The dramatic increase over the past decade in the percentage of trading that is carried out electronically has given rise to a plethora of technology providers offering a range of services across the trade workflow. While the electronification of the industry presented firms with many benefits, it also created a new challenge; how to differentiate multilateral from bilateral trading, especially when third parties are involved. Electronification added complexity to an already complex marketplace and has made it difficult to determine the trading venue perimeter boundary. This poses a significant regulatory risk to financial services firms and technology providers which, without realising, may be operating a de-facto trading venue.
To ensure legal certainty and avoid divergence in the practical application of the market structure regulatory framework, in March 2021, the European Securities and Markets Authority (ESMA) published its review report on the functioning of Organised Trading Facilities (OTF). The report includes a definition of what constitutes an OTF, considers the definition of a multilateral system and the boundaries of the trading venue authorisation perimeter, and includes a proposal for an opinion on the boundary line. Subsequently, market participants were invited to comment on the proposal, issued in a consultation paper, before the deadline of 29 April 2022.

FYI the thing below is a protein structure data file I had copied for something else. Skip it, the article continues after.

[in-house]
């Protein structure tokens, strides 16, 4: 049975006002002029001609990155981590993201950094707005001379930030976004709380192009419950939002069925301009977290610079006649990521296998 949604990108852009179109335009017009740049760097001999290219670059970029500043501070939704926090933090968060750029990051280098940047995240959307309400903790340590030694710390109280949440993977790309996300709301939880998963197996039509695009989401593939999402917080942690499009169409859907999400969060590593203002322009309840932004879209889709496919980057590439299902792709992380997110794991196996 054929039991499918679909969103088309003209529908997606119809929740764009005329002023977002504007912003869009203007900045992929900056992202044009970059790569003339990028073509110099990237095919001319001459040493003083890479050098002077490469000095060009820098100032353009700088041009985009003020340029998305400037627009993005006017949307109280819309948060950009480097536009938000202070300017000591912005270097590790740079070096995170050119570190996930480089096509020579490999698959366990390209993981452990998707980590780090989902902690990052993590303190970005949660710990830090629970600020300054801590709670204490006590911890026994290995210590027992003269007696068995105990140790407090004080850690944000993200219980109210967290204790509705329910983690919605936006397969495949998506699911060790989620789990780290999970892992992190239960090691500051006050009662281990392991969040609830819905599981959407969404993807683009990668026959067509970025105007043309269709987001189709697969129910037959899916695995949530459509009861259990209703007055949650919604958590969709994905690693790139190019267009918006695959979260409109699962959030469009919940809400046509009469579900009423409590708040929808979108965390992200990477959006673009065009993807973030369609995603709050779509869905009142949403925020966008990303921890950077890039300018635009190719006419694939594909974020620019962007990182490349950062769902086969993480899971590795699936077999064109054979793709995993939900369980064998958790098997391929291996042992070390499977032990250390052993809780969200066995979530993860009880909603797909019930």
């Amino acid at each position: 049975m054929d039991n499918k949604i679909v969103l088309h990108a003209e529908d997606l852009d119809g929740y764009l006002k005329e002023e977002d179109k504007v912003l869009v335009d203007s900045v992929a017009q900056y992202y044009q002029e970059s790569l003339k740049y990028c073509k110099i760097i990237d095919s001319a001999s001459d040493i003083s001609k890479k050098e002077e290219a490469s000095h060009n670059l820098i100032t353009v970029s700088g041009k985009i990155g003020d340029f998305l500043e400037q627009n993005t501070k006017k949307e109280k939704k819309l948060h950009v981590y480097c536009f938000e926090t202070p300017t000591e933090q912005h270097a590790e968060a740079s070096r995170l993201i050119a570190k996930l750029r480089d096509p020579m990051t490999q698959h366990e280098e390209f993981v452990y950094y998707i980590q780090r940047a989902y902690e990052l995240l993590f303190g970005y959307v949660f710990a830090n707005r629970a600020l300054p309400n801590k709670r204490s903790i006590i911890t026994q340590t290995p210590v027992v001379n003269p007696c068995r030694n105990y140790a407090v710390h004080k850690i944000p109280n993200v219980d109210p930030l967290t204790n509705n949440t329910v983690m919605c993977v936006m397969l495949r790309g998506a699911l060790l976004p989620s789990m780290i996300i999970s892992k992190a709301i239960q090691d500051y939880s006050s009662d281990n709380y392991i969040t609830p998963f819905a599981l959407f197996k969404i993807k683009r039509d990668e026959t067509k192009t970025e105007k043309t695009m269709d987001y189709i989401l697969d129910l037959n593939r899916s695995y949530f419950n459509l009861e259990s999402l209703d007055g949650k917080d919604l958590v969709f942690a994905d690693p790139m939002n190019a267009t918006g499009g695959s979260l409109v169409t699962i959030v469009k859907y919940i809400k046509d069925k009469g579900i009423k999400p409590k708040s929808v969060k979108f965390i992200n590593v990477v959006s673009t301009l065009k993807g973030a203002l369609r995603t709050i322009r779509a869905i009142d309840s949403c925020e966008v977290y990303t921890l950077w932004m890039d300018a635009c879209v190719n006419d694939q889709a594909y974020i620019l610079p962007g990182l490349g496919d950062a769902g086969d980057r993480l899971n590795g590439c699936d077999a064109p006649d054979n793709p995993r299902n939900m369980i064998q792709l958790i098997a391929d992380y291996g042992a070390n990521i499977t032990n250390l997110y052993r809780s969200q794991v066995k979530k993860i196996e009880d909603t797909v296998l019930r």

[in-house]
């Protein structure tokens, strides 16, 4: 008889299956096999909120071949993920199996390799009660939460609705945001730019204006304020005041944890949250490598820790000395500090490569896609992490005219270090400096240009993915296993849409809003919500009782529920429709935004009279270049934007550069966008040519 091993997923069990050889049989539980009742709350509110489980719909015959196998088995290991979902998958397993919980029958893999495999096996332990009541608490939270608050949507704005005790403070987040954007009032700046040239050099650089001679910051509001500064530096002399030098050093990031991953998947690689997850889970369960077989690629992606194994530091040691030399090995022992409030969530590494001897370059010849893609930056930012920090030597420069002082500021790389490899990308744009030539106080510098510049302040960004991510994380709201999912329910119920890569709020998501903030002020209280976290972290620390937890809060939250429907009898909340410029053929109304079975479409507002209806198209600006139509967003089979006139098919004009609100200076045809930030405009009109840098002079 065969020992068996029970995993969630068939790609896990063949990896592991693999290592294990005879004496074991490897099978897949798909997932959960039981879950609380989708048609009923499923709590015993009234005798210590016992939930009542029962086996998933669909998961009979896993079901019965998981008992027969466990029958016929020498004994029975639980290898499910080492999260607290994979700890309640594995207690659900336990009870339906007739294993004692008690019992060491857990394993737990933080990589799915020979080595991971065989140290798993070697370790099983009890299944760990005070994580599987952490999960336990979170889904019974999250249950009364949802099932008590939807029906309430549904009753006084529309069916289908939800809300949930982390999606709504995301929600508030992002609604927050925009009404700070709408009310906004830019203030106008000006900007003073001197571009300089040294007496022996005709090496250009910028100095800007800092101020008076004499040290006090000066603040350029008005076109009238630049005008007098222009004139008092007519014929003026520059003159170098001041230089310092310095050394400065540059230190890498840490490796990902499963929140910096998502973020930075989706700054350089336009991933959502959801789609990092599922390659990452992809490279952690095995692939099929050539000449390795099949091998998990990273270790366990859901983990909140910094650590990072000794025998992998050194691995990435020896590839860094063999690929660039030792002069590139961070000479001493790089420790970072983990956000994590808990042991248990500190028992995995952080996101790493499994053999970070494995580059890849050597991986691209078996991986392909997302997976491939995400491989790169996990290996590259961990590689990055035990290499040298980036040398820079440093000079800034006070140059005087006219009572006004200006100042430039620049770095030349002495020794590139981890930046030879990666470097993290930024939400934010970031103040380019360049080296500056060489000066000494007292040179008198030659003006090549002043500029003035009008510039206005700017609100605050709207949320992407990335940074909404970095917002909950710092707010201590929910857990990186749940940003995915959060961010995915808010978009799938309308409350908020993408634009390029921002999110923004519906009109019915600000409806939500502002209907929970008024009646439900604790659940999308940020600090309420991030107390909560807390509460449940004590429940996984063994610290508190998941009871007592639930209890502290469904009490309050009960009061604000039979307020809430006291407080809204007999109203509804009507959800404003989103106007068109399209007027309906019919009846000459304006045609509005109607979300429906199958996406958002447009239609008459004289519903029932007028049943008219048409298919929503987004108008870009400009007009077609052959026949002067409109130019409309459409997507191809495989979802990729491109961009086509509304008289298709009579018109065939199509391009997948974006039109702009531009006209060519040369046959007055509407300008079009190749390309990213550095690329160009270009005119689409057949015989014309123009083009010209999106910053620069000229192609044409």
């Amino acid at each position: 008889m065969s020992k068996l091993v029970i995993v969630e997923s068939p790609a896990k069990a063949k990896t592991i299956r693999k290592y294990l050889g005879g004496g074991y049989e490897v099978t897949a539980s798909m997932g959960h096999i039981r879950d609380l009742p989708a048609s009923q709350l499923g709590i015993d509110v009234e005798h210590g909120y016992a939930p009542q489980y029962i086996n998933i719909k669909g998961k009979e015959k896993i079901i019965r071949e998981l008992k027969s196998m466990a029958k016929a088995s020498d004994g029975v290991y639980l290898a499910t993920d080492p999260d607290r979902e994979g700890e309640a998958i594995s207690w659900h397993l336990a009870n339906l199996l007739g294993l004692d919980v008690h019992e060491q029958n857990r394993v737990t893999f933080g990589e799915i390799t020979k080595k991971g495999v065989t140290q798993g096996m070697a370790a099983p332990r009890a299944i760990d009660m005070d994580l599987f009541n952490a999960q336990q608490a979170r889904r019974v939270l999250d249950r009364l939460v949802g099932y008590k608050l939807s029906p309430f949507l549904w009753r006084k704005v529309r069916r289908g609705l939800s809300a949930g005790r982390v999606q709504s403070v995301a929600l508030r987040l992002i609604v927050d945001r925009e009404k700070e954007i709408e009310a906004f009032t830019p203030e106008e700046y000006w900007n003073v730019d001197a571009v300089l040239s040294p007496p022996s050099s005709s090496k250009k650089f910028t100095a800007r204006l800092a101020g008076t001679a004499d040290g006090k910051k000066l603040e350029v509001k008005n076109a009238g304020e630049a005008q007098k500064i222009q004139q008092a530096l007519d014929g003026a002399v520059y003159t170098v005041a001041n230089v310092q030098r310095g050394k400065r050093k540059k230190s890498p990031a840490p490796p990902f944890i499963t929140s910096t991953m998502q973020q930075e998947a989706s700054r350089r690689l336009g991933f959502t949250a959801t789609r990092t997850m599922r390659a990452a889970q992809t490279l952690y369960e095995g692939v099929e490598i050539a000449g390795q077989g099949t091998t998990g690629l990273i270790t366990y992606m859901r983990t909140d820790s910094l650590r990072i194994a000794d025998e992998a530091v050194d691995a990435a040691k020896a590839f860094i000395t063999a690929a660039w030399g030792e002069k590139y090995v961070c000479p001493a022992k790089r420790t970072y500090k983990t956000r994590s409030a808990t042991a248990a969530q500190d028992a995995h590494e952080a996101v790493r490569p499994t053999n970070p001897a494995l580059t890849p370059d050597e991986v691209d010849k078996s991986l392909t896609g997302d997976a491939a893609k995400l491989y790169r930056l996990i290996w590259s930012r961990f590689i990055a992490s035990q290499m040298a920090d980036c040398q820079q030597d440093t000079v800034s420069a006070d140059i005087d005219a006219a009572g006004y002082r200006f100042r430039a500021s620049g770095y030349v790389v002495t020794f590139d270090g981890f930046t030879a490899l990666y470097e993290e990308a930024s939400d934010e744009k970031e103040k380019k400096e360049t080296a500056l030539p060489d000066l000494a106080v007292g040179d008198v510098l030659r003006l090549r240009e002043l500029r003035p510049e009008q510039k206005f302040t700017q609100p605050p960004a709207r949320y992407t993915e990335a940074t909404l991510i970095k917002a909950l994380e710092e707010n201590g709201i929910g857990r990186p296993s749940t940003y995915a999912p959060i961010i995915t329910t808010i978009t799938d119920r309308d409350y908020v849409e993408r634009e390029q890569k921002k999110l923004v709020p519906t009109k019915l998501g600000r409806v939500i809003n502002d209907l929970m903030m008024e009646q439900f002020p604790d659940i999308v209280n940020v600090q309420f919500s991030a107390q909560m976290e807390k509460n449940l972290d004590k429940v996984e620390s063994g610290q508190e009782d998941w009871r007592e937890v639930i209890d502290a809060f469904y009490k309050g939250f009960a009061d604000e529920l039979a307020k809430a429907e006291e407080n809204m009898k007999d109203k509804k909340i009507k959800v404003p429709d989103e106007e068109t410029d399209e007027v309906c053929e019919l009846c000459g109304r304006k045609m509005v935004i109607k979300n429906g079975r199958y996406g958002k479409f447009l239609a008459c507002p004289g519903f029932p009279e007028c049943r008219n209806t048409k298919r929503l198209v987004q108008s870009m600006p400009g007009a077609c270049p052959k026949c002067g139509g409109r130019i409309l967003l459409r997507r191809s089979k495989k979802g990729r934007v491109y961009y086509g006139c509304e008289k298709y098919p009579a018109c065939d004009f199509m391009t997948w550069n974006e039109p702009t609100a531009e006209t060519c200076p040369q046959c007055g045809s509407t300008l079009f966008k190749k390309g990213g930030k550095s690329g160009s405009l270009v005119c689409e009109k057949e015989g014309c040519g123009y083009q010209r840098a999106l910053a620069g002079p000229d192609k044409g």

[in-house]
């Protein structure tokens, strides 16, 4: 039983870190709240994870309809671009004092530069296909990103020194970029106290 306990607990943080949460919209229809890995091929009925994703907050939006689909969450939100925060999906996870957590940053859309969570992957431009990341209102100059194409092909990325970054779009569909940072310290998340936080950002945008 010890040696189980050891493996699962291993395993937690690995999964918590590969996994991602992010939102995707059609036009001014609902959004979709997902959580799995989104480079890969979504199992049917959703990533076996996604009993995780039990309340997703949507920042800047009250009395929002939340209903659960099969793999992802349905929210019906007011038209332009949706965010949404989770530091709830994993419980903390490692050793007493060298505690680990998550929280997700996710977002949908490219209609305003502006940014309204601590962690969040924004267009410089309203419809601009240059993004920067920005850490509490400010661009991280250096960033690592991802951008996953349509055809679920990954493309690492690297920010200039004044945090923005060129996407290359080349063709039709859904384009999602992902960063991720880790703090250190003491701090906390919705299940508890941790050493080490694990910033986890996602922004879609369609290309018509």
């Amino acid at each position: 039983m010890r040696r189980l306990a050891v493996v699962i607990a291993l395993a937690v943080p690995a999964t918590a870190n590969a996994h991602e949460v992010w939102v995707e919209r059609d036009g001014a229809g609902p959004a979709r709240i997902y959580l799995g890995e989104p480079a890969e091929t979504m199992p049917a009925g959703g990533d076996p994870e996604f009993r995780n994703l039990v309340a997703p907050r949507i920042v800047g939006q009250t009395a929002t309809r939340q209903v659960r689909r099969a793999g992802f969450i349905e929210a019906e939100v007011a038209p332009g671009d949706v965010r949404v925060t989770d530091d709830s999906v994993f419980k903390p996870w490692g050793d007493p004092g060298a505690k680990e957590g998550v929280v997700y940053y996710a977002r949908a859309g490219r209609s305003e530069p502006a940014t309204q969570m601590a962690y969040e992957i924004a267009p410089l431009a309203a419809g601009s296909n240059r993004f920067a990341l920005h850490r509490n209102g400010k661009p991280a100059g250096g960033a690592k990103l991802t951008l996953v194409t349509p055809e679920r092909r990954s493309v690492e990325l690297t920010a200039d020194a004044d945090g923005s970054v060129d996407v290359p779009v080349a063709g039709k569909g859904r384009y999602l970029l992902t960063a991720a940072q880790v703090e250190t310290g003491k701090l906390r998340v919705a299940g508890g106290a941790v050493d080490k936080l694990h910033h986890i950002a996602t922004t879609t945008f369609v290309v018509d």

The consultation paper aimed to clarify the definition of a multilateral system, and the trading venue perimeter, considering the following:
● Technology Providers;
● Communication Tools;
● Order Management Systems (OMS);
● Execution Management Systems (EMS); and
● Request for Quote Systems (RFQ)
In this article, written to help investment firms and technology providers ‘untangle the trading venue perimeter’, GreySpark Partners assesses ESMA’s current position as to what constitutes a trading venue, considers the characteristics of a multilateral system – specifically, where the line is drawn between technology provider and trading venue – and reviews the positions taken in the UK post-Brexit and in the US.